While Filipinos, like the rest of the world, are so fixated on how to contain the spread of the coronavirus, many amongst us are doubly concerned by gathering storm on human rights. Indeed, human rights violations in the country have reached pandemic levels. We are at the abyss on our basic rights, with the looming effectivity of the newly signed Anti-Terrorism Law which allows the President through his handpicked Anti-Terrorism Council, the ability to brand anyone as a terrorist. We must work very hard to step back from that and be safe again.
One good thing going for us is the growing international attention on the human rights in the Philippines. In this and succeeding columns, I will present to my readers the salient features of the Report of the UN High Commissioner on the Human Rights Situation in the Philippines, including its recommendations. It’s a powerful accurate report that documents crimes against humanity being committed in the Philippines and finds that our executive, legislative and judicial institutions are unable to respond adequately to the atrocities that are happening.
This precarious situation of human rights is because of a president and his enablers in government who continue to instigate, encourage and empower human rights violations and persistent impunity by the military, police and other agencies who enforce a declared policy. Targeted are media practitioners, activists, legal professionals, churchmen, and most of all drug personalities. Indeed, vilification of dissent and extrajudicial killings, particularly of drug personalities and social activists, including defenders of human rights and the environment, have become so pervasive and brutal that the United Nations Human Rights Council (UNHRC) adopted Resolution 41/2 calling on the United Nations High Commissioner for Human Rights to prepare a comprehensive written report on the situation of human rights in the Philippines and to present it at its 44th session.
Pursuant to Resolution 41/2, the High Commissioner prepared a 26-page report published on June 4, on the human rights situation in the country. The report highlighted “the staggering cost of the relentless and systematic assault on the most basic rights of Filipinos at the hands of the Government.” Further, experts said that “COVID-19 has further accelerated the downward spiral of the human rights situation in the Philippines. Police and the military have used violence and lethal force to enforce a quarantine imposed without due consideration for the situation of the poorest and most vulnerable communities,” the experts said. “In response to the protests of poor Filipinos demanding food aid amid the COVID-19 lockdown, President Duterte reportedly authorized police and security forces to kill protesters saying: ‘Do you understand? Dead. Instead of causing trouble, I’ll send you to the grave’.”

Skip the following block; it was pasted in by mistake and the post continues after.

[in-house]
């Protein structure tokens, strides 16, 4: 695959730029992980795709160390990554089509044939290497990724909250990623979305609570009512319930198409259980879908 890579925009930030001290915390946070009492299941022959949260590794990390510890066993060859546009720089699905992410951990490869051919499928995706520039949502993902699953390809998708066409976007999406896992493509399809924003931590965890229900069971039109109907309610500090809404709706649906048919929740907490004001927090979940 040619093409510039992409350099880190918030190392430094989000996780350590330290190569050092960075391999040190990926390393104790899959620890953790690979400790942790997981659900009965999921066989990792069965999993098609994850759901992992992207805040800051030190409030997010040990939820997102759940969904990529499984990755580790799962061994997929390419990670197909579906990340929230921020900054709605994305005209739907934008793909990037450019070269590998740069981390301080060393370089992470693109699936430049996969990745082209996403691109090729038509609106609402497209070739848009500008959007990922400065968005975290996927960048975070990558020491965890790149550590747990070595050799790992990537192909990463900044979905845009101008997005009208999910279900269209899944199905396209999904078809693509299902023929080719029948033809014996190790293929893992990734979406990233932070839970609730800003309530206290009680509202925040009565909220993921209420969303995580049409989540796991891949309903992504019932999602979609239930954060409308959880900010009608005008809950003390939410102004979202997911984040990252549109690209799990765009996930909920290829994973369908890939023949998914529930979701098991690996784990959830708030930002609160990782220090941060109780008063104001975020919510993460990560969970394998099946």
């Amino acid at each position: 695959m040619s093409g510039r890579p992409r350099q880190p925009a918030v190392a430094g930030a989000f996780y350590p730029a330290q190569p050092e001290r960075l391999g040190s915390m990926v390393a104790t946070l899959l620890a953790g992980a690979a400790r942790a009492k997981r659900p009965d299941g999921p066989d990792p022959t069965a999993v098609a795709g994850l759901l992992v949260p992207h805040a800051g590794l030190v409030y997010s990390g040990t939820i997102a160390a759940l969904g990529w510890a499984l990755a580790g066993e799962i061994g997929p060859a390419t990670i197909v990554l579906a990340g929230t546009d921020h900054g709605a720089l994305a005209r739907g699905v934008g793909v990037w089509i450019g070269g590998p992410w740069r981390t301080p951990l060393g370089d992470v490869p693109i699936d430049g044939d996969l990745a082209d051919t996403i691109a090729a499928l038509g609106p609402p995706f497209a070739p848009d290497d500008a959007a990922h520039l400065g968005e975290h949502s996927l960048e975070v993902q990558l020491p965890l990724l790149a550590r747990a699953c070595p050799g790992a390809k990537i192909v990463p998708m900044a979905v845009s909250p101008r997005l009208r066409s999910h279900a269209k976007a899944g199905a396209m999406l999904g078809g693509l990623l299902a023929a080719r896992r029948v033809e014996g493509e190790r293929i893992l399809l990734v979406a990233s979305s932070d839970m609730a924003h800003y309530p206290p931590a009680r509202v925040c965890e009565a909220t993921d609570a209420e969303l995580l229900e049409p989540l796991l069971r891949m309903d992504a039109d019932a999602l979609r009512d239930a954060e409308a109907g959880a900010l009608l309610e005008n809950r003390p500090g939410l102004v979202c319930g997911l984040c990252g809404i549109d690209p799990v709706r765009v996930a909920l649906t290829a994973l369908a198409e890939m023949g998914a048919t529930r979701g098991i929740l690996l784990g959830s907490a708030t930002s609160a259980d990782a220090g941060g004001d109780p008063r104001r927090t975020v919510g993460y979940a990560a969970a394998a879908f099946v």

The report issued by the Office of the High Commission on Human Rights (OCCHR) has found many examples of such rhetoric and concluded that it could amount to incitement to violence and may be in violation of the ICCPR’s prohibition on arbitrary deprivation of life. According to the UN experts, the human rights situation in the Philippines has now reached a level of gravity requiring a robust intervention by the UN. The Human Rights Council must do everything in its power to prevent the continuation of widespread and systematic human rights abuses against the Philippines people.” Among others, since President Duterte took office in 2016 and launched his brutal anti-drug campaign, official figures indicate that at least 8,663 people have been killed, with some estimates putting the real toll at more than triple that number.
The UN human rights office has also documented that, between 2015 and 2019, at least 248 human rights defenders, legal professionals, journalists and trade unionists have been killed in relation to their work. Duterte`s four years as president has surpassed the number of extrajudicial killings during the 20 year Marcos dictatorial rule which, according to Amnesty International, totaled only 3,257 known extrajudicial killings, excluding the 35,000 documented tortures, 77 ‘disappeared’, and 70,000 incarcerations that happened during the 20-year reign of terror by the late President Ferdinand Marcos.
Against this grim backdrop of abuses, every one of us should be aware and learn, not to take everything sitting down and become mere spectators, but to proactively push back for as the oft-quoted saying of philosopher George Santayana, “Those who cannot remember the past are condemned to repeat it. And perhaps we may be suffering the ravages of the present because we have nonchalantly ignored the lessons of EDSA 1 and conveniently forgotten the dark history of the Marcos dictatorship.
There is a gathering storm on human rights. It brings with it enormous suffering for the nation and for our people. Let’s unite to fight it.
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